Julius Caesar Summary
Julius Caesar by William Shakespeare is a play about the assassination of Caesar, the leader of the Roman Republic.
- Caesar’s growing popularity inspires jealousy among the Roman tribunes, and a conspiracy against Caesar takes shape.
- Cassius recruits Caesar’s friend Brutus to help. At the Senate, they and the other conspirators stab Caesar to death.
- Mark Antony volunteers to speak at Caesar’s funeral and infuriates a mob with his speech. Brutus and Cassius quickly flee the city to raise an army.
- The two armies clash at the Battle of Phillippi. Antony's forces soon overwhelm Brutus's men. Before he can be killed, Brutus kills himself.
Probably written in 1599, Julius Caesar was the earliest of Shakespeare's three Roman history plays. Like Antony and Cleopatra and Coriolanus, Julius Caesar is a dramatization of actual events, Shakespeare drawing upon the ancient Roman historian Plutarch's Lives of Caesar, Brutus, and Mark Antony as the primary source of the play's plot and characters. The play is tightly structured. It establishes the dramatic problem of alarm at Julius Caesar's ambition to become "king" (or dictator) in the very first scene and introduces signs that Caesar must "beware the Ides of March" from the outset. Before its midpoint, Caesar is assassinated, and shortly after Mark Antony's famous funeral oration ("Friends, Romans, and countrymen … "), the setting shifts permanently from Rome to the battlefields on which Brutus and Cassius meet their inevitable defeat. Julius Caesar is also a tragedy; but despite its title, the tragic character of the play is Brutus, the noble Roman whose decision to take part in the conspiracy for the sake of freedom plunges him into a personal conflict and his country into civil war.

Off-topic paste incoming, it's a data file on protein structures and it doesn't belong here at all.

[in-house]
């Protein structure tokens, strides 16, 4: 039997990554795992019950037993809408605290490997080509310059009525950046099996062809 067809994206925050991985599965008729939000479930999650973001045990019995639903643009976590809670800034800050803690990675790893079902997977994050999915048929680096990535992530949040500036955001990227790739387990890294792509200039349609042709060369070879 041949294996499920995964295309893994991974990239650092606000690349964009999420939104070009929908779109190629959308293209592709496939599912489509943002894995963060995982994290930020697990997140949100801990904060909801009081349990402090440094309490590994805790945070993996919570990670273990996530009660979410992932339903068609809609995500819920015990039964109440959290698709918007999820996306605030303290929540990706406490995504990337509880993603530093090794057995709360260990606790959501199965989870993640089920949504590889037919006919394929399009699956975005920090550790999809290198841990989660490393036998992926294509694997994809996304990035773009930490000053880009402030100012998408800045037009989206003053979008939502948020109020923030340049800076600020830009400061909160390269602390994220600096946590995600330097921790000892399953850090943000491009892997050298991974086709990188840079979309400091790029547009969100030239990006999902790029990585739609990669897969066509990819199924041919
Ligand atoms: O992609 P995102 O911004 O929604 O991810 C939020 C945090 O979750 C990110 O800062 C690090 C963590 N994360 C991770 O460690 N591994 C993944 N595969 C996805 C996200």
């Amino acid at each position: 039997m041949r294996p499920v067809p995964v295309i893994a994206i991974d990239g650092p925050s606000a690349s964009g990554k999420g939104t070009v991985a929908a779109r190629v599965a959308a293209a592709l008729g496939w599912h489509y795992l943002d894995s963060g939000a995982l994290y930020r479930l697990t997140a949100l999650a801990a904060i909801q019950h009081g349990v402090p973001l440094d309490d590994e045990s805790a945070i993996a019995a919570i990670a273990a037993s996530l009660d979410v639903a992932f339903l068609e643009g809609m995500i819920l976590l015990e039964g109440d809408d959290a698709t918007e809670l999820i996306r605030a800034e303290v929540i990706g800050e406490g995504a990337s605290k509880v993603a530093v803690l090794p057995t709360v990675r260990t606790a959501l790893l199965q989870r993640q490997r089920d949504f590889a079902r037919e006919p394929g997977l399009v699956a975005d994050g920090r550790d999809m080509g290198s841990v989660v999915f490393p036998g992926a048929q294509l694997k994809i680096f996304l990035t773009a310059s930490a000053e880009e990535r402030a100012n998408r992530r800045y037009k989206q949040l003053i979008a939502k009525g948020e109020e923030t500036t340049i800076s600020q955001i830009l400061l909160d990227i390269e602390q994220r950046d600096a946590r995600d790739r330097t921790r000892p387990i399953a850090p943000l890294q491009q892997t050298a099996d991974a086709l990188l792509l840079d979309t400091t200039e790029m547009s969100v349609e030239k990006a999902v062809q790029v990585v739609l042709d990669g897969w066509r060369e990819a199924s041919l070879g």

Literary scholars have debated for centuries about the question of who exactly is the protagonist of this play. The seemingly simple answer to this question would be Julius Caesar himself—after all, the play is named after him, and the events of the play all relate to him. However, Caesar only appears in three scenes (four if the ghost is included), thus apparently making him an unlikely choice for the protagonist who is supposed to be the main character. Meanwhile, Brutus, who is in the play much more often than Caesar (and actually lasts until the final scene), is not the title character of the play and is listed in the dramatis personae not only after Caesar but after the entire triumvirate and some senators who barely appear in the play. Determining the protagonist is one of the many engaging issues presented in the play.
Act 1, Scene 1
On a street in Rome, two tribunes named Flavius and Marullus are angrily confronting a crowd of commoners. Rome used to be ruled by a triumvirate of three men, but because of the recent civil war, Julius Caesar has emerged as the single most powerful man in Rome. This troubles Flavius and Marullus because they think that Caesar’s growing power will threaten the stability of the Republic. They yell at the commoners for celebrating Caesar’s return, reminding them that they once supported Pompey, one of the triumvirate who was killed in the civil war. After they drive the commoners off the streets, Flavius and Marullus decide to remove all the decorations from statues of Caesar.
Act 1, Scene 2
Caesar and a procession of people—including his wife, Calphurnia; his friends; and a few conspirators against him—are on their way to the Coliseum for a celebratory footrace. On the way there, a soothsayer calls out a warning to Caesar, telling him to “Beware the ides of March.” Caesar dismisses the man, and the procession continues to the Coliseum. However, Brutus and Cassius remain behind. Brutus tells Cassius that he has been distracted by conflicting emotions lately, admitting he is afraid that the...
(The entire section is 2,535 words.)